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Swannanoa Tunnel/Reuben’s Train
Author: American Traditional
Date/Studio: 1981 Spectrum, Portland, OR
Engineer: Dave Mathew
Producer: Baila Dworsky
Original Release: The Art of Dulcimer (KM217)
Current Release: The Complete Recordings (BSR 158)

One of the voices of the dulcimer I really like is in the dense, high treble notes of the second octave. The overtones are candy to my ear. When I designed and built dulcimers that was the quality I sought. They had to ring in that 2nd octave. Swannanoa Tunnel asks for those voices. The tune's initial lonesome high notes and bell-chime overtones cry out, an overture for the sombre and tragic story.


Historical accounts differ citing from as few as 120 to as high as 400 being the number of (mostly black) convict laborers who died during the ten years of construction of the seven tunnels leading into Asheville, NC. One source says this song probably related to the accident in March of 1879 when twenty-three workers were killed. Most agree the song was composed by laborers working on the tunnel. In that light, it's easy to see how bits of John Henry crossed over into it.

In 2003 I sang this at a concert in Cork, Ireland, planning originally to play lively tunes. The concert was in a stone cathedral with a four-story ceiling that easily had a 5-second echo. Winging it, I talked of how this song caught the tragedy of a cave-in and how many sons of Ireland had worked as miners in Appalachia. I used that wonderful echo. When I finished a woman stood up and witnessed like at a Baptist revival. “This is a true song. This is how it was. My family was there.” Then she sat down.

I taught this tune to Albert and he taught me Reuben's Train. I don't know where he picked it up but according to the Library of Congress it is a part of a family of railroad ballads that include a host of others. You got to love what you can find on the internet! “Reuben demonstrates the horizontal movement in lyric folksong for it shares common places with similar amorphous pieces.” (Catalog Card Number R67-3179.) There you have it-- an amorphous piece with fungible verses.

The first time I heard Albert do Reuben was when we were recording “freedom folk music” broadcasts across the Iron Curtain for the Czech Department of Radio Free Europe in the winter of 71/72. We were jamming one day in Munich's English Garden with Israeli doumbek player, Noam Zaid, the brother of Esther Ofarim. The Czech poet, Ivan Hartel, heard us and invited us to the station. That became a regular gig. (A few years later I wrote to get copies and were told the Czech Department had been firebombed. I still have cassettes I dubbed at the time. Might be time to post them.)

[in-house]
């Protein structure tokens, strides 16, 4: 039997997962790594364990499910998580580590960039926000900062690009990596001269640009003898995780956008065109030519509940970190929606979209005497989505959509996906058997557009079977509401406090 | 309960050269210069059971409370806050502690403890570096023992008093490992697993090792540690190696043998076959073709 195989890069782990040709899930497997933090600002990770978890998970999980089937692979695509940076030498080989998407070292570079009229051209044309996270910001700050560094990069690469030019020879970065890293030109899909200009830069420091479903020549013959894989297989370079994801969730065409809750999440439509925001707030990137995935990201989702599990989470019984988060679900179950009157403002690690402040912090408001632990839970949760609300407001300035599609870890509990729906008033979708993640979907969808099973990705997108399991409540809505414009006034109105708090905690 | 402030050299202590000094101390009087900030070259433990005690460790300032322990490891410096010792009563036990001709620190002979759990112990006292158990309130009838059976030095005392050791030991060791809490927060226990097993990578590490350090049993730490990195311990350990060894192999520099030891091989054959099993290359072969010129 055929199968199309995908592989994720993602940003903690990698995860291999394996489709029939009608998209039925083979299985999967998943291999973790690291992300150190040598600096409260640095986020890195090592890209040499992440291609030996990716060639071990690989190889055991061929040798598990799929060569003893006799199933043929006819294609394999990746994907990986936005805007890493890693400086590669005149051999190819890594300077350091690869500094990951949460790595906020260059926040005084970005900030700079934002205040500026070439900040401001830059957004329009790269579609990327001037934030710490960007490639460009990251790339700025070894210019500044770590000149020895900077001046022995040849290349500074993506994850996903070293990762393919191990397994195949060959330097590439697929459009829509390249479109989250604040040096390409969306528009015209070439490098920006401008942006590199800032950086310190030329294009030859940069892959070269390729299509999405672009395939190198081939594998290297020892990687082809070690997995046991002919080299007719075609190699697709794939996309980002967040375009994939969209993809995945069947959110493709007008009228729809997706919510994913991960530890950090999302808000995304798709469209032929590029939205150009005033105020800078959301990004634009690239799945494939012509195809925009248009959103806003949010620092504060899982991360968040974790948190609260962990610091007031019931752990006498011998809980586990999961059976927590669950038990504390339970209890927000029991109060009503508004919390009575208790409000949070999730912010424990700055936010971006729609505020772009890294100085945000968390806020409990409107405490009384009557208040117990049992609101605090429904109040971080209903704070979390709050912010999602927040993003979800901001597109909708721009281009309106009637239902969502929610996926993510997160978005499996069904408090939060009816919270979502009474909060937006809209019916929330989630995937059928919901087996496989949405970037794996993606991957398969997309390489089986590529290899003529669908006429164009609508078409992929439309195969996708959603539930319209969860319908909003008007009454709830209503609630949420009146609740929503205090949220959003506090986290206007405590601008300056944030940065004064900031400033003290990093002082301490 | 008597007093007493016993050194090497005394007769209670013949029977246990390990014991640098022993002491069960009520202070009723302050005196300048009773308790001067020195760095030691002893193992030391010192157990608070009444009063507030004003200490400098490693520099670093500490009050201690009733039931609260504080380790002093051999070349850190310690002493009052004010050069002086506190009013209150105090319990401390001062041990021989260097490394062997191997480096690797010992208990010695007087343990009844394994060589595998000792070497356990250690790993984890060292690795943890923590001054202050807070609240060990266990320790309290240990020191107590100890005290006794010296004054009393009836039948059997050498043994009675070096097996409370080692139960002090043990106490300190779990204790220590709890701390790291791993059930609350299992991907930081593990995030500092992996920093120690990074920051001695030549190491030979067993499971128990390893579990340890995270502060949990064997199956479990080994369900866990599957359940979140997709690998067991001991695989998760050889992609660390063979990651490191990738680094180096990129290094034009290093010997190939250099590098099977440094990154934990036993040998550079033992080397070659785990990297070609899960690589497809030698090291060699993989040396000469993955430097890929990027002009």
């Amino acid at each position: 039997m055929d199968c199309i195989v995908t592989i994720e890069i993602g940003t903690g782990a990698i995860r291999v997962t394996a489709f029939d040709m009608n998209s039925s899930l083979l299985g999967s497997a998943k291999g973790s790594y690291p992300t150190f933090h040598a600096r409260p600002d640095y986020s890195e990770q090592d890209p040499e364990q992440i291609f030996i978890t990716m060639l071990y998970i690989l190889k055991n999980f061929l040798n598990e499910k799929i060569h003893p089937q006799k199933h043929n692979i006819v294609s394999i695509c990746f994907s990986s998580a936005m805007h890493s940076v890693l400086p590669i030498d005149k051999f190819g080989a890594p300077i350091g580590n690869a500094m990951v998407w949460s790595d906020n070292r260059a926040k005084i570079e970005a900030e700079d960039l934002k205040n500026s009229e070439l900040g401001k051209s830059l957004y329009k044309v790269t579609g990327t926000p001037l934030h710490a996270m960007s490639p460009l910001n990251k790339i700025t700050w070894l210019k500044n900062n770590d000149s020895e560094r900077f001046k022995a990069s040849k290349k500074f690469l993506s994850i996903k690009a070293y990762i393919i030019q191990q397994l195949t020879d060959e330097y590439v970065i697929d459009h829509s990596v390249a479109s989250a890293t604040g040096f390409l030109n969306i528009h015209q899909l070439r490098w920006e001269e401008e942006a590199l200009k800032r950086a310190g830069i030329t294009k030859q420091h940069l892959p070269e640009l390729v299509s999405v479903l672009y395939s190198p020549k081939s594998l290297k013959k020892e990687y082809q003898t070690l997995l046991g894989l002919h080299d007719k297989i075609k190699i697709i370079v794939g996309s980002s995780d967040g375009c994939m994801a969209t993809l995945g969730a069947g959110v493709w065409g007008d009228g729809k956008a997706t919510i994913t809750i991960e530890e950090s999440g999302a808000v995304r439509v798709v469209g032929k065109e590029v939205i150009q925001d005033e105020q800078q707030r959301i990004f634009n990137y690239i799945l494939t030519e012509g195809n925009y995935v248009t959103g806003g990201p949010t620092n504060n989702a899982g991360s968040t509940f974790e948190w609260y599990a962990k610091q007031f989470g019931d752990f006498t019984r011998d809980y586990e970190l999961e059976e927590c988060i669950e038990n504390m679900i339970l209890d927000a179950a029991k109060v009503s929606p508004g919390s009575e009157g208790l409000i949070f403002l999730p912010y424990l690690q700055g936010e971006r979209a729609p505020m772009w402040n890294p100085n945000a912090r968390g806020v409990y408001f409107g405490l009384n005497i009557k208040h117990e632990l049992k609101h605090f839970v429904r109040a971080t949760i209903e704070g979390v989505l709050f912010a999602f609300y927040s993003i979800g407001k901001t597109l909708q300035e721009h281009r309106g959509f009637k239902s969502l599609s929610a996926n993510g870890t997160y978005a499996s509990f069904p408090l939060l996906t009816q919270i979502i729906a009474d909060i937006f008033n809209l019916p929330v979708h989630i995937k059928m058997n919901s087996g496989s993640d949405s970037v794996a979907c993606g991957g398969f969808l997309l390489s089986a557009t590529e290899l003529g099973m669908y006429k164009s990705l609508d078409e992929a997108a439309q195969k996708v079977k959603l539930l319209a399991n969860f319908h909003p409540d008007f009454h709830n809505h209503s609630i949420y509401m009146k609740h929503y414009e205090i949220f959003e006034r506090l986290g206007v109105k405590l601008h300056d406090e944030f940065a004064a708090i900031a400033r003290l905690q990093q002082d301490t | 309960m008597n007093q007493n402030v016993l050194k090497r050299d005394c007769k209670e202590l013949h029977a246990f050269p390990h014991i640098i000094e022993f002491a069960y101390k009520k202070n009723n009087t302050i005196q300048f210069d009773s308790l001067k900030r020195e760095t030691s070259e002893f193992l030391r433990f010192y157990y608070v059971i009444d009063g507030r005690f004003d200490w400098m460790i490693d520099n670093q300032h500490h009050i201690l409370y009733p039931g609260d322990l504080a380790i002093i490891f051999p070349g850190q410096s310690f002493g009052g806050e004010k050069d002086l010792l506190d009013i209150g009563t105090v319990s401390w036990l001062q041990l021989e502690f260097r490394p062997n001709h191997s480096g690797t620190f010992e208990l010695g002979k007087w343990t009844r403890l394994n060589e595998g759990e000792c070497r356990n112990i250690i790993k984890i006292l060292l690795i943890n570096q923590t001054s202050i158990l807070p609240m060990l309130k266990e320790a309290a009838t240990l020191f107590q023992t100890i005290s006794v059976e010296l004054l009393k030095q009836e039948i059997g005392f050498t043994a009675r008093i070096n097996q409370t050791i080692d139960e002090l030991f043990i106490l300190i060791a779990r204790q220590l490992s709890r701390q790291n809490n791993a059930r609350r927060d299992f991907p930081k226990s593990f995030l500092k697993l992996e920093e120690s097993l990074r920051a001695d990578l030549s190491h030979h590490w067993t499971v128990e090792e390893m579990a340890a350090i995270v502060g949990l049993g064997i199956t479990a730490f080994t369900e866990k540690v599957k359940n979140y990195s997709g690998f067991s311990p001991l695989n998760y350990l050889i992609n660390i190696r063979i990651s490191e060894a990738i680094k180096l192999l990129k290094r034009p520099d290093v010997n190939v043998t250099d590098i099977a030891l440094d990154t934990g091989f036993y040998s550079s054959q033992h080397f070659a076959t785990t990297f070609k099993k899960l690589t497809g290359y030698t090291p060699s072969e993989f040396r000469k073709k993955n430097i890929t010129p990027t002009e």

We wanted a few Appalachian tunes in our sets to balance our original material. Why not do two at once? There was a trend of combining three (or more) folk medleys and turning them into one long song. We both thought that was declass, just jamming tunes together because you could. Many performers saved these for their finale. The promoter would signal “last tune” and they would play a nine-minute medley. Interminable. We didn't want that. The “smash up” had to make musical sense.

One song was about a train tunnel, the other about a train. That was really the only similarity. The first was slow and reflective, the second one jumped along. At least there would be contrast in the tunes and we would be shortening them both instead of adding time. We'd state the theme a few times, embellish a little, cross to the second tune, repeat, get out. Where the tunes transitioned both themes would be heard rhythmically discant, an instrumental motet moving the voices against each other.

On the Art of Dulcimer lp an unintended consequence happened that we liked and left in instead of recutting the tune. When I came out of my last lead embellishment I ended up on the off-beat to Albert. As we “sound the horn” by bending notes at the end of Reuben, we end up syncopated to each other. That was a cool effect. To duplicate this in subsequent performances we achieved it by having me hang back a heartbeat after I closed out the run and coming back to bending on the off beat.

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